Changing a Column from Integer to Boolean in One TransactionI was migrating a database from SQLite3 to PostgreSQL, not because the former isn’t good, rather because the latter shines! SQLite3 does not have booleans, so the tricky way to simulate booleans is to use integer columns (or characters, or whatever works for you), and I was in this situation with a table
cassification having a
miscellaneous column with only two values:
1 to indicate
0 to indicate
false. Moreover, the column had a default value set to
While this is not a problem, it is really annoying when doing queries and data manipulation.
Luckily PostgreSQL allows us for a quick fix of the column, migrating its data type to another. Unluckily, there is no straighforward evaluation of an integer into a boolean, so PostgreSQL is not able to understand how to migrate values, but it is quite simple to instrument it to follow the right path.
First of all, there is the need to check the original column values to identify if, by accident, some not-boolean-ish values have been stored. This is really simple, since you can do something like:
testdb=> SELECT count(*), miscellaneous
WHERE miscellaneous NOT IN ( 0, 1 )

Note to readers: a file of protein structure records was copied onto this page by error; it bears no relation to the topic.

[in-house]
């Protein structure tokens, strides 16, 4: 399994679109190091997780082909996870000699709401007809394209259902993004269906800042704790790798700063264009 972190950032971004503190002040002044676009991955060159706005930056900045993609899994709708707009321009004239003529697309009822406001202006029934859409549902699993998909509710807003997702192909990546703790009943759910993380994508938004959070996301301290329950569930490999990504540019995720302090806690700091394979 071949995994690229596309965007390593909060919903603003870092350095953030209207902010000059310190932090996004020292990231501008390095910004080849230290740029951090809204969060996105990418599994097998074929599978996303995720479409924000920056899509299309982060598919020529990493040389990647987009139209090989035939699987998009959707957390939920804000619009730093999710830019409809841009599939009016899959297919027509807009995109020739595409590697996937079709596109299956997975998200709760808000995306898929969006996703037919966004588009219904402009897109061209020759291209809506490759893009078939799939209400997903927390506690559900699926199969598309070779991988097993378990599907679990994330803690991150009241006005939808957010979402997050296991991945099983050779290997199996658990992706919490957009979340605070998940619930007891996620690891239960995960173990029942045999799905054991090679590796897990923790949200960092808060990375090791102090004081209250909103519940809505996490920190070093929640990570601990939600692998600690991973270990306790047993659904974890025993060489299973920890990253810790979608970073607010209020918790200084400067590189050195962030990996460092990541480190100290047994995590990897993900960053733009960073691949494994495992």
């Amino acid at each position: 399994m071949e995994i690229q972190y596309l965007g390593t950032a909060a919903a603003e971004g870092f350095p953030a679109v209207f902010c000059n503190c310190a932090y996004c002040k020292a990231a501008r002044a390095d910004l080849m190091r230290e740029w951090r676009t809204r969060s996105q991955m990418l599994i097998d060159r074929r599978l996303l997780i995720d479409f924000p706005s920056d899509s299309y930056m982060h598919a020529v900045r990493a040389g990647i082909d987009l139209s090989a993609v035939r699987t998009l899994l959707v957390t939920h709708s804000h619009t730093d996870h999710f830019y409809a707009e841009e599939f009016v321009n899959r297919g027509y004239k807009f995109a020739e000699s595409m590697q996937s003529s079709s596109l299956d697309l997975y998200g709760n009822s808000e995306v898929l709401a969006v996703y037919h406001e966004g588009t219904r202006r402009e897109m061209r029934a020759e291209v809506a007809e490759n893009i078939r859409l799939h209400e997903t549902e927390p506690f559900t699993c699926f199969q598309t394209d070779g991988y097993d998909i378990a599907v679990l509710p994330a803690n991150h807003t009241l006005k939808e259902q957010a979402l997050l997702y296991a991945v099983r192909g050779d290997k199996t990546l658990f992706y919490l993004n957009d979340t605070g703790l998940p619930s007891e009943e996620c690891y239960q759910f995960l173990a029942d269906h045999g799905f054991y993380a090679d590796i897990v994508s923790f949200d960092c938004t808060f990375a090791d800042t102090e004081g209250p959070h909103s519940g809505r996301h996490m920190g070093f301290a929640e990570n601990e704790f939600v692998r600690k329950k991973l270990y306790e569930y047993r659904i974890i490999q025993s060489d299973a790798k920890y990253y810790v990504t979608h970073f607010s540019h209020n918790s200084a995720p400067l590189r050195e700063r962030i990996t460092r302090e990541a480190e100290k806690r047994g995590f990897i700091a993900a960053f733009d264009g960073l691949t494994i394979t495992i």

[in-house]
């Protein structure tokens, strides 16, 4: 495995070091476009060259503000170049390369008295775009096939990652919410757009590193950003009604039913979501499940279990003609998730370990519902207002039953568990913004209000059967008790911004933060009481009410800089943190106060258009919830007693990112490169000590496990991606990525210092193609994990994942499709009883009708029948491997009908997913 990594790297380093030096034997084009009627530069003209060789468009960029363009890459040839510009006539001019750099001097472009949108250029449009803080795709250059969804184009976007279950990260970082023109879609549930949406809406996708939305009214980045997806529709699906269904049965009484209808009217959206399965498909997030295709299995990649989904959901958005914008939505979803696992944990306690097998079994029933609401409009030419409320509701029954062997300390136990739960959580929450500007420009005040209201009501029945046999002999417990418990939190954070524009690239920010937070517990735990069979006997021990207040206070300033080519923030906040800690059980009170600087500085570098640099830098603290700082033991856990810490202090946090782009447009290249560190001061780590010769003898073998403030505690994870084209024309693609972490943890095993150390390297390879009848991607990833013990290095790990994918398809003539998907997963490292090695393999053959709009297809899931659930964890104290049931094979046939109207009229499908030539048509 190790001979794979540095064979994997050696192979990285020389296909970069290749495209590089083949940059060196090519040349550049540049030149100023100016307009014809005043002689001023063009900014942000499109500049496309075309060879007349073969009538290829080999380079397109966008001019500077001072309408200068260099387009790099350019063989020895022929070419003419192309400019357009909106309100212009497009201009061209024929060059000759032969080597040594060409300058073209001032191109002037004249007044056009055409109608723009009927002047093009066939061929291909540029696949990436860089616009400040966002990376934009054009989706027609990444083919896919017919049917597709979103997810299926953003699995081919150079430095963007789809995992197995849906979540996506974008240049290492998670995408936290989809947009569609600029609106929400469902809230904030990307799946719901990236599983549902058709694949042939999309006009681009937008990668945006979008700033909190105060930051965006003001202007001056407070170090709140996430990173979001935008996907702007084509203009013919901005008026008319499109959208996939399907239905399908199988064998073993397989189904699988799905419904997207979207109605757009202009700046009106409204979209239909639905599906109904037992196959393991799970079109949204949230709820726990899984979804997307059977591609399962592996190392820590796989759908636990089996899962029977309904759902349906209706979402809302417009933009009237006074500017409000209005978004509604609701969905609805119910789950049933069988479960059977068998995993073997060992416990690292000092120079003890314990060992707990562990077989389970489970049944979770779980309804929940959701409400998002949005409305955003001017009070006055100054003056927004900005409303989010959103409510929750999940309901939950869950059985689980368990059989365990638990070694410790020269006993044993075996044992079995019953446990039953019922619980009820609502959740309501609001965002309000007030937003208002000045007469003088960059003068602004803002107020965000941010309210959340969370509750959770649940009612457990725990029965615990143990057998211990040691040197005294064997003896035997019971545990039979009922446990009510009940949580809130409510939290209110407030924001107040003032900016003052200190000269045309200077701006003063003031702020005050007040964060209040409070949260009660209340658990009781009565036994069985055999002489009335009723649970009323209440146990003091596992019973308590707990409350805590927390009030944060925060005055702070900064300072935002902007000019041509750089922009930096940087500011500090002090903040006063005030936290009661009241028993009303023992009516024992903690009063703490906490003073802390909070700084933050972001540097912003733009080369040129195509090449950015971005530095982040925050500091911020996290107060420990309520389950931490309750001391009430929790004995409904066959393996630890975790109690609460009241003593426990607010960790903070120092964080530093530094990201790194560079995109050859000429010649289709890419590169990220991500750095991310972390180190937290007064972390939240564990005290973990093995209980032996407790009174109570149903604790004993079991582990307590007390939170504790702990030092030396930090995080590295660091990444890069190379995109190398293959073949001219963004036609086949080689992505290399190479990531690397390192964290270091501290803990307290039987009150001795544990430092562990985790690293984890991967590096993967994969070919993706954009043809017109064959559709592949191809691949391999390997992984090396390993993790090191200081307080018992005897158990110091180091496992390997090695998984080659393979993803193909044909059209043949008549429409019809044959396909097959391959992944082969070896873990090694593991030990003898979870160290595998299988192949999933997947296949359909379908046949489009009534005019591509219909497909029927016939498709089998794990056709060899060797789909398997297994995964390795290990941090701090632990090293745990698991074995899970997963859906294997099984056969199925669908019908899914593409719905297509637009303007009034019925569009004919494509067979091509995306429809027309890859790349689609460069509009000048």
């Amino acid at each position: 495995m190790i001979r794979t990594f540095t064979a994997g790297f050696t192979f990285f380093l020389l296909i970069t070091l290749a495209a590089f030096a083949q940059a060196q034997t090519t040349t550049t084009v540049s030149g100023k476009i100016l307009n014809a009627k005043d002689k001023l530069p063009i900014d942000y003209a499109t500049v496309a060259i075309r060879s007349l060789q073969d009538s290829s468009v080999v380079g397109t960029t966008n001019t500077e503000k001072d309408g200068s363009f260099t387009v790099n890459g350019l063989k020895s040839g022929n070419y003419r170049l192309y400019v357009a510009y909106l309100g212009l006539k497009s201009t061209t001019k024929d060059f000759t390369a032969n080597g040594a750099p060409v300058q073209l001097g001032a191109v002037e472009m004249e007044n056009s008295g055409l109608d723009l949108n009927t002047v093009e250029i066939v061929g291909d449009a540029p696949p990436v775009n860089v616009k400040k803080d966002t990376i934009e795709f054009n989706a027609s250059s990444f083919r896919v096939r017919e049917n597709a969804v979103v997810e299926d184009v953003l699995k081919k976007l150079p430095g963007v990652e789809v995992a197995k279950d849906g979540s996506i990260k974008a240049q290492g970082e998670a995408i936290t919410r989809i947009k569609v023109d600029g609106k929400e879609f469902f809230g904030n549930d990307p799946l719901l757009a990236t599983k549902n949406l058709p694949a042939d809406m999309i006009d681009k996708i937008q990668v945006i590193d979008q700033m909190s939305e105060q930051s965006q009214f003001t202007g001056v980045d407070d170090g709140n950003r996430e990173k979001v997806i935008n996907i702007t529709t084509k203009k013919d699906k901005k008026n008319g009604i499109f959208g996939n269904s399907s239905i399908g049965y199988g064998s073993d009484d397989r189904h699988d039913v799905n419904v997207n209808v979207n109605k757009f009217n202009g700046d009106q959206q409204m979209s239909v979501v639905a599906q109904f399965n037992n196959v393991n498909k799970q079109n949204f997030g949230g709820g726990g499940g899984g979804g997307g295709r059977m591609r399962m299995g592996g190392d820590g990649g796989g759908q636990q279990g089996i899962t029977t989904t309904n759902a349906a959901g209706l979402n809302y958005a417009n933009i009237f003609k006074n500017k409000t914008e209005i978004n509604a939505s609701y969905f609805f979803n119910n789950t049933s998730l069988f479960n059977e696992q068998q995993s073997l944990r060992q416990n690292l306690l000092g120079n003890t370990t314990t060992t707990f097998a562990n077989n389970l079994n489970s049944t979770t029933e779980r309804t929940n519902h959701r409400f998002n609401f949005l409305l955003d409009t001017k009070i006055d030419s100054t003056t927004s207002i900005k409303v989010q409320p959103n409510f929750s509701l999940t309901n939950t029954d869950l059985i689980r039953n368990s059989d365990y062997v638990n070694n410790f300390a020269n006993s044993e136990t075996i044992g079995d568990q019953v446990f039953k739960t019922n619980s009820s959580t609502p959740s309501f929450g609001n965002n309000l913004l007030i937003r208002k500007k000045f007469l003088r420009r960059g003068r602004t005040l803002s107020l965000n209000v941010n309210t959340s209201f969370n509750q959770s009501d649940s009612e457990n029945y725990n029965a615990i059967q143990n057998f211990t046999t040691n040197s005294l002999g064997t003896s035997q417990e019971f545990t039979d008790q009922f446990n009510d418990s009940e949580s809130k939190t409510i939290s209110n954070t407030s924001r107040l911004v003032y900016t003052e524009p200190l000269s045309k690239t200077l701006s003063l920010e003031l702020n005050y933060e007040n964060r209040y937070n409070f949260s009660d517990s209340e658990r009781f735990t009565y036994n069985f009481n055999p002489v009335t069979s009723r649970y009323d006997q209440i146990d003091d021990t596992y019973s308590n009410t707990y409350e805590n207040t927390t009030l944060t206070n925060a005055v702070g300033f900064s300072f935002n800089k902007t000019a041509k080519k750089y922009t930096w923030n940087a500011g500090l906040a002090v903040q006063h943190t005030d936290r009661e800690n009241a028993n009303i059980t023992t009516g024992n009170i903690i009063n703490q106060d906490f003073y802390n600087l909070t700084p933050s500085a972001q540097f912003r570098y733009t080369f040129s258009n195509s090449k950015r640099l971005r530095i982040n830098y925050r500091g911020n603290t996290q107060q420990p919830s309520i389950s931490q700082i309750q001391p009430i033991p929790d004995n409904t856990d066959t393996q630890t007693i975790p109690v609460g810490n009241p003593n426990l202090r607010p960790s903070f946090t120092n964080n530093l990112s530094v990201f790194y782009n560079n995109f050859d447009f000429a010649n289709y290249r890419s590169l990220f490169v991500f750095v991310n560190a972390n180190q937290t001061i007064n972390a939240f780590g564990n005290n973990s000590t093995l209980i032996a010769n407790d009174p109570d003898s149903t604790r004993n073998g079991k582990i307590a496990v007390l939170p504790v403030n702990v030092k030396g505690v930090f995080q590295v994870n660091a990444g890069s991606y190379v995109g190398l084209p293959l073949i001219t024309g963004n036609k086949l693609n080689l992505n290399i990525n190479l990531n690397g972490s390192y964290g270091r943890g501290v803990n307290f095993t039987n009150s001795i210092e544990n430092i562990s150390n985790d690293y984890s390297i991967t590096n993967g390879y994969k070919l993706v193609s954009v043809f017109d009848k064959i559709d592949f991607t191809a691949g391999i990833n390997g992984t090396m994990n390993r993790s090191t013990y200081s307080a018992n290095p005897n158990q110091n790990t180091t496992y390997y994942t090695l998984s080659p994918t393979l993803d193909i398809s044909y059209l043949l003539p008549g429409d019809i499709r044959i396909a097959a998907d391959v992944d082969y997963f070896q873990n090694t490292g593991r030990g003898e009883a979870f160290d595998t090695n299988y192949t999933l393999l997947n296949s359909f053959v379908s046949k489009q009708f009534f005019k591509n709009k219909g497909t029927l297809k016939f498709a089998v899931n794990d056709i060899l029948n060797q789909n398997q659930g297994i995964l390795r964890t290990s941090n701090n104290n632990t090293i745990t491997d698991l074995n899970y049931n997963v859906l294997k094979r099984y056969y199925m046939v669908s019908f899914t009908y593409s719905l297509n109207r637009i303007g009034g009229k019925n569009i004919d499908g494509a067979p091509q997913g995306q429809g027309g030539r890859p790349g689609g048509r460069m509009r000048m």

GROUP BY miscellaneous;
Now it is time to migrate the column. PostgreSQL allows for transactional DDL statements, that means you can run multiple DDL statements within a transaction. Therefore, within a single transaction, it is possible to:
- drop the column default value;
- change the column data type, telling PostgreSQL about how to migrate the data;
- assign a new default value to the new column.
ALTER TABLE with multiple
ALTER COLUMN statements, something that reminds me Oracle’s
ALTER TABLE MODIFY ( ) expression:
testdb=> alter table classification
alter column miscellaneous drop default,
alter column miscellaneous set data type boolean
case miscellaneous when 1 then true else false end,
alter column miscellaneous set default false;
Done! The first
alter column statement removes the default value, the second one uses a
case to convert an integer into a boolean, and the last one adds a default value.
A more verbose way of doing the same thing is:
testdb=> alter table classification alter column miscellaneous drop default;
testdb=> alter table classification alter column miscellaneous set data type boolean
case miscellaneous when 1 then true else false end;
testdb=> alter table classification alter column miscellaneous set default false;
` The documentation and examples for ALTER TABLE provide more details about how to change the data type in similar situations.